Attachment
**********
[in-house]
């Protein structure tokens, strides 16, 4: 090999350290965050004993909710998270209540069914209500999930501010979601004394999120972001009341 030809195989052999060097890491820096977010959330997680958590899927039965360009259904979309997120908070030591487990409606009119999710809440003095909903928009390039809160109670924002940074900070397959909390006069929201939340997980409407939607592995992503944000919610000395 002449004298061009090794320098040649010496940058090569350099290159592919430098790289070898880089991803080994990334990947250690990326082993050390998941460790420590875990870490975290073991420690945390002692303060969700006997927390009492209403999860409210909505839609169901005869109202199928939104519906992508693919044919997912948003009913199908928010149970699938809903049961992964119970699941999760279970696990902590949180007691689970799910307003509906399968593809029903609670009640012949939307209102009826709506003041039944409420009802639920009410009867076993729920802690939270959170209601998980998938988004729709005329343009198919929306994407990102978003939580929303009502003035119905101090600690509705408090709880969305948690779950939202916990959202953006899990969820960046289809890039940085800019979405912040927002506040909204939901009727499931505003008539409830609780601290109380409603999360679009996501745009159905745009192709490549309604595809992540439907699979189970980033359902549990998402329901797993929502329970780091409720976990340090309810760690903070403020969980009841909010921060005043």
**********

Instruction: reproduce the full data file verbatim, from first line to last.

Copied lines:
[in-house]
């Protein structure tokens, strides 16, 4: 090999350290965050004993909710998270209540069914209500999930501010979601004394999120972001009341 030809195989052999060097890491820096977010959330997680958590899927039965360009259904979309997120908070030591487990409606009119999710809440003095909903928009390039809160109670924002940074900070397959909390006069929201939340997980409407939607592995992503944000919610000395 002449004298061009090794320098040649010496940058090569350099290159592919430098790289070898880089991803080994990334990947250690990326082993050390998941460790420590875990870490975290073991420690945390002692303060969700006997927390009492209403999860409210909505839609169901005869109202199928939104519906992508693919044919997912948003009913199908928010149970699938809903049961992964119970699941999760279970696990902590949180007691689970799910307003509906399968593809029903609670009640012949939307209102009826709506003041039944409420009802639920009410009867076993729920802690939270959170209601998980998938988004729709005329343009198919929306994407990102978003939580929303009502003035119905101090600690509705408090709880969305948690779950939202916990959202953006899990969820960046289809890039940085800019979405912040927002506040909204939901009727499931505003008539409830609780601290109380409603999360679009996501745009159905745009192709490549309604595809992540439907699979189970980033359902549990998402329901797993929502329970780091409720976990340090309810760690903070403020969980009841909010921060005043």